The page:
Hezekiah–Not Exactly Like His Daddy

We are not required to repeat the sins of our fathers.

I was reminded afresh of that truth this week as I studied the life of king Hezekiah of Judah.  In a couple of days, I will be teaching the Later Prophets for Belhaven University.  At one point, I will be using Isaiah 36-39 to illustrate the role of a prophet (Isaiah, in particular) in the life of the nation.  Since it had been awhile since I studied this historical period, I had forgotten some of the details.  I remembered that Hezekiah was one of the good kings, but I was encouraged again by his passion that he put into practice.  And that practice was implemented in short order after he ascended the throne.

After the death of his ungodly father, Ahaz, Hezekiah commenced on a mission to help Judah turn back to the LORD.  Personally, Hezekiah “did right in the sight of the LORD” (2 Kings 18:3).  He had the places and symbols of idolatry destroyed (18:4).  “He trusted in the LORD, the God of Israel; so that after him there was none like him among all the kings of Judah, nor among those who were before him. For he clung to the LORD; he did not depart from following Him, but kept His commandments, which the LORD had commanded Moses” (18:5-6).

How different from his father!

“Ahaz was twenty years old when he became king, and he reigned sixteen years in Jerusalem; and he did not do what was right in the sight of the LORD his God, as his father David had done. But he walked in the way of the kings of Israel, and even made his son pass through the fire, according to the abominations of the nations whom the LORD had driven out from before the sons of Israel. He sacrificed and burned incense on the high places and on the hills and under every green tree” (2 Kings 16:2-4).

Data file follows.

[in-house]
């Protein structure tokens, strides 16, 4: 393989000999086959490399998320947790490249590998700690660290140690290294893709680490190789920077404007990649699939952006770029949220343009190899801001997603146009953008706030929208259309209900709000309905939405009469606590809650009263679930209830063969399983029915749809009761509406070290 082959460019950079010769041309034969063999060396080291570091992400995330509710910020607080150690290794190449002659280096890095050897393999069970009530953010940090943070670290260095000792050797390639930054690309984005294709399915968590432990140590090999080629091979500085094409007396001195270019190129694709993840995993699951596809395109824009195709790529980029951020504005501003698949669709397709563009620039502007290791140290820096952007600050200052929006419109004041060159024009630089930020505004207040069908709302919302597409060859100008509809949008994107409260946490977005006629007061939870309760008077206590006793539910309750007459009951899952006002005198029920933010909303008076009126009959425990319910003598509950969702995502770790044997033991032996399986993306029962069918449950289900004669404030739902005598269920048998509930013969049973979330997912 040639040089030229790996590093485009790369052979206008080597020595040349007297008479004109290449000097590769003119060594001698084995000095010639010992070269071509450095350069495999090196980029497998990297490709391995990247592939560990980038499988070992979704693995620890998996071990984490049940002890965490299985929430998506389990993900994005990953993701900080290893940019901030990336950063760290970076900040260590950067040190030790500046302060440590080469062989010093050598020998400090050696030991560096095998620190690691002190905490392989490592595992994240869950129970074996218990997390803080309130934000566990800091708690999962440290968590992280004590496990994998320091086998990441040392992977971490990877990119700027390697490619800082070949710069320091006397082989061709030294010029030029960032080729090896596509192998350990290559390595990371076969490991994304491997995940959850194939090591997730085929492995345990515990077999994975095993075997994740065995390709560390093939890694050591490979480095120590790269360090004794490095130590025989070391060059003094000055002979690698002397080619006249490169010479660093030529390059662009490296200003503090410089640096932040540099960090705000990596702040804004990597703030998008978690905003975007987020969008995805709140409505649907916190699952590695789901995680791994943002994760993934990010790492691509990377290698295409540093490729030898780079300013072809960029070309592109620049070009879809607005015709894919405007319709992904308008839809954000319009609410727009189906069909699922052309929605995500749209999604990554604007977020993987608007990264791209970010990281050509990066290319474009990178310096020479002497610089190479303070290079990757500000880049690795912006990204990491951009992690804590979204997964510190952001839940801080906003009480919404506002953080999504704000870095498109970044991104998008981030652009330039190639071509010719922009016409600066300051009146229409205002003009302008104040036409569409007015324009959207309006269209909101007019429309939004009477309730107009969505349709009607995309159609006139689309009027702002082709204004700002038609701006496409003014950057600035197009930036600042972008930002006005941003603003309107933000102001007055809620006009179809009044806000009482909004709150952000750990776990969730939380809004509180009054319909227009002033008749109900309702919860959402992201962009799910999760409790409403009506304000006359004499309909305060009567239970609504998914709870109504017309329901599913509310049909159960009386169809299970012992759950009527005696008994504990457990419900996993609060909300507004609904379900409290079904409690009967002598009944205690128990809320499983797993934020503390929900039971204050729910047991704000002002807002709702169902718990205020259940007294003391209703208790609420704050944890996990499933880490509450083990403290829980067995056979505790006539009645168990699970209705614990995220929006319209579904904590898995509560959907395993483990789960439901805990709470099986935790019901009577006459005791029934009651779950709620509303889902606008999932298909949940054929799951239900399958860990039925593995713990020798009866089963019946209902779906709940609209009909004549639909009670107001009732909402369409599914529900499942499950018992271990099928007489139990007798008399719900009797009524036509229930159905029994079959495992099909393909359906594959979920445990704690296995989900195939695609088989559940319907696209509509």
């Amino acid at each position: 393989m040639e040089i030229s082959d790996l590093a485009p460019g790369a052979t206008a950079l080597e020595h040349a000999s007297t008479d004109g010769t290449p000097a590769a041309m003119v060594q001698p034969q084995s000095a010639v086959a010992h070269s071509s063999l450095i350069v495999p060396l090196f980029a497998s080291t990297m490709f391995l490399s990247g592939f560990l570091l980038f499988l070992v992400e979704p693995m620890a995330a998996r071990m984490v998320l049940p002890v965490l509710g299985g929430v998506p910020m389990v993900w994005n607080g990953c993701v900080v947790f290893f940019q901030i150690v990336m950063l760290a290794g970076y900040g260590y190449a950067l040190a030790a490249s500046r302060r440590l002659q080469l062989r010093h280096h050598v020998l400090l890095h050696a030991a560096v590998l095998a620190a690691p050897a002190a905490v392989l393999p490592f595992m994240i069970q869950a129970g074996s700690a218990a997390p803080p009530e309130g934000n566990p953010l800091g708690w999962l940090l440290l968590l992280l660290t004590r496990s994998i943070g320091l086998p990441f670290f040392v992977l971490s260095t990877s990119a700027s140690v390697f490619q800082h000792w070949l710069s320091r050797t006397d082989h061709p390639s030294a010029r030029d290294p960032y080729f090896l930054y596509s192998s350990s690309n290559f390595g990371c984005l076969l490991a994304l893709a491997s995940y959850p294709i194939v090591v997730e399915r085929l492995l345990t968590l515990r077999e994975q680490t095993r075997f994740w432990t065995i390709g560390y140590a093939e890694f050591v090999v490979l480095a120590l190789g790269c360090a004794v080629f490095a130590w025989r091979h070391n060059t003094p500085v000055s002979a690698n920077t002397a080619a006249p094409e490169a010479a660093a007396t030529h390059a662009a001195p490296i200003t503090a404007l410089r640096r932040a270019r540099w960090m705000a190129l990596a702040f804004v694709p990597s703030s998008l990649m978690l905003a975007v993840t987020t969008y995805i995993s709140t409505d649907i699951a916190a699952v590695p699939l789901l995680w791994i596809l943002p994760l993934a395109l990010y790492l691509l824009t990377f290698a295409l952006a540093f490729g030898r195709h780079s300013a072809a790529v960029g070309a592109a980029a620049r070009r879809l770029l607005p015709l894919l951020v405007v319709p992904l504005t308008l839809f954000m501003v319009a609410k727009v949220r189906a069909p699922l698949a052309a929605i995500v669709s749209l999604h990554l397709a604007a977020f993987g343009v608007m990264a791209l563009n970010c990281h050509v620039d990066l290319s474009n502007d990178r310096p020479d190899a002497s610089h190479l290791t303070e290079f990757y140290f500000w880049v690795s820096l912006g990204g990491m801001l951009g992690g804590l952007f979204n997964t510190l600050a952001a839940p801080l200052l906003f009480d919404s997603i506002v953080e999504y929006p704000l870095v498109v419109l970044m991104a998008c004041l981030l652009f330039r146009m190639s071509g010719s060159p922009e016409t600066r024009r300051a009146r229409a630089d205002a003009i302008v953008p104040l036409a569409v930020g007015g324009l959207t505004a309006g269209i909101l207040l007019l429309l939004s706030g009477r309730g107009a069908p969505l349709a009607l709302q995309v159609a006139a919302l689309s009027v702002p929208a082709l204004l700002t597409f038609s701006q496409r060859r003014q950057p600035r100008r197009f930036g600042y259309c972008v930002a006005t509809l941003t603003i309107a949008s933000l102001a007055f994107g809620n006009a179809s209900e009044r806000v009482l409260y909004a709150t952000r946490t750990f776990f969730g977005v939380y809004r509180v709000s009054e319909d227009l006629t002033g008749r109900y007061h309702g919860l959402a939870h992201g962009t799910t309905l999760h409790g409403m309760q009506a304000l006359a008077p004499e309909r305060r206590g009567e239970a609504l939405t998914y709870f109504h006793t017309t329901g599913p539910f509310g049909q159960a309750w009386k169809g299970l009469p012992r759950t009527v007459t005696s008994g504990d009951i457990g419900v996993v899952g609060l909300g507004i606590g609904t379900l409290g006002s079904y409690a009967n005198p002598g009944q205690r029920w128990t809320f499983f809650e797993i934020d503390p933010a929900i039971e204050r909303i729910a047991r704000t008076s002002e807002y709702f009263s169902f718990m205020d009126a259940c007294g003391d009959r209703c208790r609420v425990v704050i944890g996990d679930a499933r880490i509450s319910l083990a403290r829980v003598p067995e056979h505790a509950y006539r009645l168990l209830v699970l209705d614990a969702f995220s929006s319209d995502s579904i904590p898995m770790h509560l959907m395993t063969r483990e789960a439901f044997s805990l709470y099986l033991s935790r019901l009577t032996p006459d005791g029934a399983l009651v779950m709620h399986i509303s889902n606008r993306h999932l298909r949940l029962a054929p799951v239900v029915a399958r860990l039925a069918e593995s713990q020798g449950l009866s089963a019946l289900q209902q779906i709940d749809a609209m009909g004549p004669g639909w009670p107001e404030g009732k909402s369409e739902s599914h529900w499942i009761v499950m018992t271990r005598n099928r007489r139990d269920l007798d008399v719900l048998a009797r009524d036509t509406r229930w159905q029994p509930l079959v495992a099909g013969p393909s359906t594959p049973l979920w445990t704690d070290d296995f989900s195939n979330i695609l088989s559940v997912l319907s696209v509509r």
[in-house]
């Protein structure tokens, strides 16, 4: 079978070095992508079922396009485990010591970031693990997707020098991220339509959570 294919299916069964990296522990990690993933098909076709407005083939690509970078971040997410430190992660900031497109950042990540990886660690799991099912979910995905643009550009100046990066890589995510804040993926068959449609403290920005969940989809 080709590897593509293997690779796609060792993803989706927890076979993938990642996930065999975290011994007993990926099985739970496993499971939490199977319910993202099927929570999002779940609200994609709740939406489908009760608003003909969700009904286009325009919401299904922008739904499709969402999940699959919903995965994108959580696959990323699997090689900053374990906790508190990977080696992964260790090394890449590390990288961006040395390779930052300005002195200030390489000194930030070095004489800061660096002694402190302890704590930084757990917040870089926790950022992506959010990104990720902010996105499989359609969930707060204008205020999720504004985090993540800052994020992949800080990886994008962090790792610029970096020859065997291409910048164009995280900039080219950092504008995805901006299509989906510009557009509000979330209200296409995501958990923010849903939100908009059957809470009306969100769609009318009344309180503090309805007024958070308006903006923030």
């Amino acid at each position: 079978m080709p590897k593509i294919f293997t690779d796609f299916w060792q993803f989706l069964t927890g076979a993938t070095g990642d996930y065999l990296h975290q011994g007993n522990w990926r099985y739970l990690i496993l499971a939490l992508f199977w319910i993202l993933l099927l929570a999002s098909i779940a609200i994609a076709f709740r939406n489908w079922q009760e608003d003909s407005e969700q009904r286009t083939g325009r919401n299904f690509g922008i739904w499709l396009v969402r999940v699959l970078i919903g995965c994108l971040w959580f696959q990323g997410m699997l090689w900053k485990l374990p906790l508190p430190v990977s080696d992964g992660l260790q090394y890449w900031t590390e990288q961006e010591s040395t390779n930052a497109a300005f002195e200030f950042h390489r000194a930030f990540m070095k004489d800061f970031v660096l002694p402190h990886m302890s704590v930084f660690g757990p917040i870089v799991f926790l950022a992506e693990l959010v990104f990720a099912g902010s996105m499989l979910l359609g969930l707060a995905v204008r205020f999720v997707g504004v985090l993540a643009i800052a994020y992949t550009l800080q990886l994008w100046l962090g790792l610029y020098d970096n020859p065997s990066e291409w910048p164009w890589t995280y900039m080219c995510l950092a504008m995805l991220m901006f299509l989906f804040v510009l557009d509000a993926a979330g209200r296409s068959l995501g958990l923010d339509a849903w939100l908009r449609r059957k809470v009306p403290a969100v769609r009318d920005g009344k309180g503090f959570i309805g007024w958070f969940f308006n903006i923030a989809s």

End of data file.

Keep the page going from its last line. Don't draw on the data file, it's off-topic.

What a sad commentary!  A king of Judah worshipped the false gods of the Canaanites–even sacrificing one of his own sons!  “Under every green tree” is hyperbole to illustrate the king’s passion for his religion.

This is the example Hezekiah had as he matured.  What kind of man was he?  What kind of king would he become?  The answer was clearly revealed shortly after his father’s death.

“In the first year of his reign, in the first month, he opened the doors of the house of the LORD and repaired them” (2 Chronicles 29:1).  This public act of piety would set the stage for national reforms that Hezekiah would implement.  Although his father was “unfaithful to the LORD” (2 Chronicles 29:19), Hezekiah “clung” to God (2 Kings 18:6).  The Hebrew word for clung means that he remained faithful.  It could appropriately be translated “followed closely.”  The tense of the verb teaches us that Hezekiah’s following closely was his constant habit.

He refused to wander from the LORD.  He refused to walk in the unfaithful footsteps of his father.

We are not required to repeat the sins of our fathers.

This may resonate more with some of you than others.  Some of you may have had a father like Hezekiah, a truly godly man.  If so, how thankful must you be!  Others of you may have had an Ahaz as your daddy.  Your life now is a conscious effort to do the opposite of what you experienced and witnessed as a child.  Most of us had fathers somewhere in-between.   Regardless of where our fathers fall on the Ahaz-Hezekiah line, none of them were perfect.  All were sinners.  All had sins which were glaring.  Those sins we do not have to repeat.

Hezekiah rushed to the temple and opened wide the doors.

What have you done?  What do you need to do?  Think on it.  Move on it.


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